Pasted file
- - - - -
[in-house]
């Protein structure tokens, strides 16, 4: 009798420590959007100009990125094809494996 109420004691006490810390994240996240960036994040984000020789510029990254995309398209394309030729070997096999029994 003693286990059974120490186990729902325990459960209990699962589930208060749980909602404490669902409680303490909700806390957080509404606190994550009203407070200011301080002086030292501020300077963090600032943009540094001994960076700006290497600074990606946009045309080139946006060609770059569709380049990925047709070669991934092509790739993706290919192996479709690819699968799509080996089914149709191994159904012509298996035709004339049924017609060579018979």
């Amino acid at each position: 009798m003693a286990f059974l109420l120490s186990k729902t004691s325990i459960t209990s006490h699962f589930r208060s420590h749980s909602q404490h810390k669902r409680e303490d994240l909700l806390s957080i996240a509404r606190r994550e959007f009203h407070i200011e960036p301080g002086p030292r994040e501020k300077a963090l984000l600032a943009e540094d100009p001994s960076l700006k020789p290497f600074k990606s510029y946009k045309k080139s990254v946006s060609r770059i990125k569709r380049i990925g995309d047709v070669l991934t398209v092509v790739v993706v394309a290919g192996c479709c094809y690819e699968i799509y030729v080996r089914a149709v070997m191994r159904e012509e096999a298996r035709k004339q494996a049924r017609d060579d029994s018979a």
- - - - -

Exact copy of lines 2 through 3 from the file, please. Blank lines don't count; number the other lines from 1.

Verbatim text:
């Protein structure tokens, strides 16, 4: 009798420590959007100009990125094809494996 109420004691006490810390994240996240960036994040984000020789510029990254995309398209394309030729070997096999029994 003693286990059974120490186990729902325990459960209990699962589930208060749980909602404490669902409680303490909700806390957080509404606190994550009203407070200011301080002086030292501020300077963090600032943009540094001994960076700006290497600074990606946009045309080139946006060609770059569709380049990925047709070669991934092509790739993706290919192996479709690819699968799509080996089914149709191994159904012509298996035709004339049924017609060579018979």
């Amino acid at each position: 009798m003693a286990f059974l109420l120490s186990k729902t004691s325990i459960t209990s006490h699962f589930r208060s420590h749980s909602q404490h810390k669902r409680e303490d994240l909700l806390s957080i996240a509404r606190r994550e959007f009203h407070i200011e960036p301080g002086p030292r994040e501020k300077a963090l984000l600032a943009e540094d100009p001994s960076l700006k020789p290497f600074k990606s510029y946009k045309k080139s990254v946006s060609r770059i990125k569709r380049i990925g995309d047709v070669l991934t398209v092509v790739v993706v394309a290919g192996c479709c094809y690819e699968i799509y030729v080996r089914a149709v070997m191994r159904e012509e096999a298996r035709k004339q494996a049924r017609d060579d029994s018979a």